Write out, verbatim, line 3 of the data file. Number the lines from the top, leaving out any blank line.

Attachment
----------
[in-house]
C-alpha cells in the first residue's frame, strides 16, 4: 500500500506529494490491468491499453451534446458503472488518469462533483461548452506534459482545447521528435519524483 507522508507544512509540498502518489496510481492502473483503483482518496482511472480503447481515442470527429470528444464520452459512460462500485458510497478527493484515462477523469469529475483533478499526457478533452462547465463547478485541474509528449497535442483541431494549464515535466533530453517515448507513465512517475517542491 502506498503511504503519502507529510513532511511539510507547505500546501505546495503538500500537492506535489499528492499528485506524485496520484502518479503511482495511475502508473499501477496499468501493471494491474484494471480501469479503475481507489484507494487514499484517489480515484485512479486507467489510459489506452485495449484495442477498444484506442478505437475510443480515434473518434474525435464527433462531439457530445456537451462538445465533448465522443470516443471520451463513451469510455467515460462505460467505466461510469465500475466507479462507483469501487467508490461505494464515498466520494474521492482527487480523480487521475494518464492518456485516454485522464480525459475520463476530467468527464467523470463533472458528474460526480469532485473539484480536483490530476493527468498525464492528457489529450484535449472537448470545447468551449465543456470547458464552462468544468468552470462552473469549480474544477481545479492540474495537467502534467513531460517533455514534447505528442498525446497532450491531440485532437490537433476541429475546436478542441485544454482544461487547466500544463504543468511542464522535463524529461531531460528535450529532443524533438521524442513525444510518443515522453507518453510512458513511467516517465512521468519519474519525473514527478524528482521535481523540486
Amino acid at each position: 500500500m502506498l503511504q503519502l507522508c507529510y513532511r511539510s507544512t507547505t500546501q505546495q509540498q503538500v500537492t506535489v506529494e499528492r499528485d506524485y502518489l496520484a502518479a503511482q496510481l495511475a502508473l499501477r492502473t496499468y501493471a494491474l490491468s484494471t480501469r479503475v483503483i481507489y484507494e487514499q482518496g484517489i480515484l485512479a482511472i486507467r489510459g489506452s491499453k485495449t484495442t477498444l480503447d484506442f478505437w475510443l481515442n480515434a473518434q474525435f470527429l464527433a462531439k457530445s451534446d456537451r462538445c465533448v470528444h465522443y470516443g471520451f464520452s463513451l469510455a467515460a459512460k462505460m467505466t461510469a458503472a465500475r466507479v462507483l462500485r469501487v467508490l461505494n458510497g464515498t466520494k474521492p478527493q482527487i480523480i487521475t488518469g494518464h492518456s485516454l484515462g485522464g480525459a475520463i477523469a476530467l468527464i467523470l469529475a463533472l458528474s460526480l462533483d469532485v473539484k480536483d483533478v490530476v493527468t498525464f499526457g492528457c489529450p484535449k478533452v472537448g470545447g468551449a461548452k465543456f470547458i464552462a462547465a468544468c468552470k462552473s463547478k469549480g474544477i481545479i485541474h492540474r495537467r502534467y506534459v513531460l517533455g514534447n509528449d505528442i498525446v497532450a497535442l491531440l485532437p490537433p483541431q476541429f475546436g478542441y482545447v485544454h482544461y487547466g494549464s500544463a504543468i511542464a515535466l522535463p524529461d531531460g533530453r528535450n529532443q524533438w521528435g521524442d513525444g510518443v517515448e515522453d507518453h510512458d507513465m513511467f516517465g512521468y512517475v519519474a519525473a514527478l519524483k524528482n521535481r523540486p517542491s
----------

Amino acid at each position: 500500500m502506498l503511504q503519502l507522508c507529510y513532511r511539510s507544512t507547505t500546501q505546495q509540498q503538500v500537492t506535489v506529494e499528492r499528485d506524485y502518489l496520484a502518479a503511482q496510481l495511475a502508473l499501477r492502473t496499468y501493471a494491474l490491468s484494471t480501469r479503475v483503483i481507489y484507494e487514499q482518496g484517489i480515484l485512479a482511472i486507467r489510459g489506452s491499453k485495449t484495442t477498444l480503447d484506442f478505437w475510443l481515442n480515434a473518434q474525435f470527429l464527433a462531439k457530445s451534446d456537451r462538445c465533448v470528444h465522443y470516443g471520451f464520452s463513451l469510455a467515460a459512460k462505460m467505466t461510469a458503472a465500475r466507479v462507483l462500485r469501487v467508490l461505494n458510497g464515498t466520494k474521492p478527493q482527487i480523480i487521475t488518469g494518464h492518456s485516454l484515462g485522464g480525459a475520463i477523469a476530467l468527464i467523470l469529475a463533472l458528474s460526480l462533483d469532485v473539484k480536483d483533478v490530476v493527468t498525464f499526457g492528457c489529450p484535449k478533452v472537448g470545447g468551449a461548452k465543456f470547458i464552462a462547465a468544468c468552470k462552473s463547478k469549480g474544477i481545479i485541474h492540474r495537467r502534467y506534459v513531460l517533455g514534447n509528449d505528442i498525446v497532450a497535442l491531440l485532437p490537433p483541431q476541429f475546436g478542441y482545447v485544454h482544461y487547466g494549464s500544463a504543468i511542464a515535466l522535463p524529461d531531460g533530453r528535450n529532443q524533438w521528435g521524442d513525444g510518443v517515448e515522453d507518453h510512458d507513465m513511467f516517465g512521468y512517475v519519474a519525473a514527478l519524483k524528482n521535481r523540486p517542491s